portugueseidiom

To say that you’re having a field day is an American idiom meaning you’re enjoying yourself. In Portugal, feeding the donkey sponge cake means to give good treatment to those that don’t need it.

Find out more below.

 

Idioms are things we say that have meanings unrelated to the words being used. For example, to say it’s raining “cats and dogs” is an idiom meaning it’s raining really hard. The words cats and dogs have nothing to do with the measurement of rain, yet it’s used to describe heavy rain. This makes that phrase an idiom.

Idioms are tricky because if you haven’t heard a certain one before, it may be difficult to understand what it means.

The website Hotel Club created some images to show us what idioms are being used across the world and their meanings.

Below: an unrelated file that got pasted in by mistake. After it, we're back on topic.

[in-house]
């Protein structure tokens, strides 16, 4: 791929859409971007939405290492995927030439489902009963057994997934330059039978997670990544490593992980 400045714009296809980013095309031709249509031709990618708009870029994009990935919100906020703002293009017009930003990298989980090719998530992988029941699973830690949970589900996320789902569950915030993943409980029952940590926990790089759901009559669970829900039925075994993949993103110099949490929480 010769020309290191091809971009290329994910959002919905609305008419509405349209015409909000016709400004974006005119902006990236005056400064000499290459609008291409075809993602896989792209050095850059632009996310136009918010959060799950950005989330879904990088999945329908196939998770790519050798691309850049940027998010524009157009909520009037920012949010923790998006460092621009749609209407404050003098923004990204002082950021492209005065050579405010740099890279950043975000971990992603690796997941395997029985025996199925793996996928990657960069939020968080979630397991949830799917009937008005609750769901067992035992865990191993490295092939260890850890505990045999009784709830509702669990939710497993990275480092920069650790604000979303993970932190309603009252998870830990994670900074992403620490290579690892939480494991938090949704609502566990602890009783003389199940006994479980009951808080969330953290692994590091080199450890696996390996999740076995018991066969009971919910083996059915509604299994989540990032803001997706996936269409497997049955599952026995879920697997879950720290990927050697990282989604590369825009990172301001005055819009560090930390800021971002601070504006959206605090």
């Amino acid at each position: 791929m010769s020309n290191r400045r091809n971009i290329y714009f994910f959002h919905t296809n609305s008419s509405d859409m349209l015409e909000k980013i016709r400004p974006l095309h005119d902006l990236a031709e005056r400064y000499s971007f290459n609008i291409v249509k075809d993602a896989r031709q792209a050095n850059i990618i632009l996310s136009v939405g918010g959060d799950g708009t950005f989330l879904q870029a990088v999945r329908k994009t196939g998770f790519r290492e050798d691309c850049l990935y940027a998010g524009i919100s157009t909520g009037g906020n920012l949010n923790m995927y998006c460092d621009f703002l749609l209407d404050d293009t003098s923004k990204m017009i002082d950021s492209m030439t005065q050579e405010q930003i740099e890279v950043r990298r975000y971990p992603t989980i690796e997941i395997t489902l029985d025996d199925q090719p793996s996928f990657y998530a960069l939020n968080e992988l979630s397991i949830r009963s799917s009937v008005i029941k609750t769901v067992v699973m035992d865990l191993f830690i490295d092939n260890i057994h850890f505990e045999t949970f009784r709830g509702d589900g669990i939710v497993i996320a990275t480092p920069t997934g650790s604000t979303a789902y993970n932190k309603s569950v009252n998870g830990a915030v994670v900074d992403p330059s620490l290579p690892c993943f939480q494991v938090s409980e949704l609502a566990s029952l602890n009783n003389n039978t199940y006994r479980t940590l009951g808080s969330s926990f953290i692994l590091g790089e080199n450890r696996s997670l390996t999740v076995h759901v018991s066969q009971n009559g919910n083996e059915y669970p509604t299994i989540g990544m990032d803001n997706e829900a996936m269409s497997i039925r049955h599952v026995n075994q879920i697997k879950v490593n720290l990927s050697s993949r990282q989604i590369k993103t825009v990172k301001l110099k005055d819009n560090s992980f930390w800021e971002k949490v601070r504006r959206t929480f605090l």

spanishidoim

 

russianidiom

 

japeneseidiom

 

italianidiom

 

germanidoim

 

finnishidiom

 

frenchidiom

 

danishidiom

credit: mashable

 And now here are some idioms we use in America:

Pulling your legBeing dishonest simply as a joke

Cry WolfTo falsely alarm others

When pigs flyTo describe something that will never happen

Break a legTo wish someone good luck (commonly used in the performing arts)

Apple of my eyeUsed to describe someone who is very important to you

Hold your horsesTo tell someone to be patient

On the fenceWhen someone has not decided

Feeling under the weatherFeeling sick

  • THIS IS FUNNY (4)
  • THIS IS COOL (3)
  • JUST YUCK (2)
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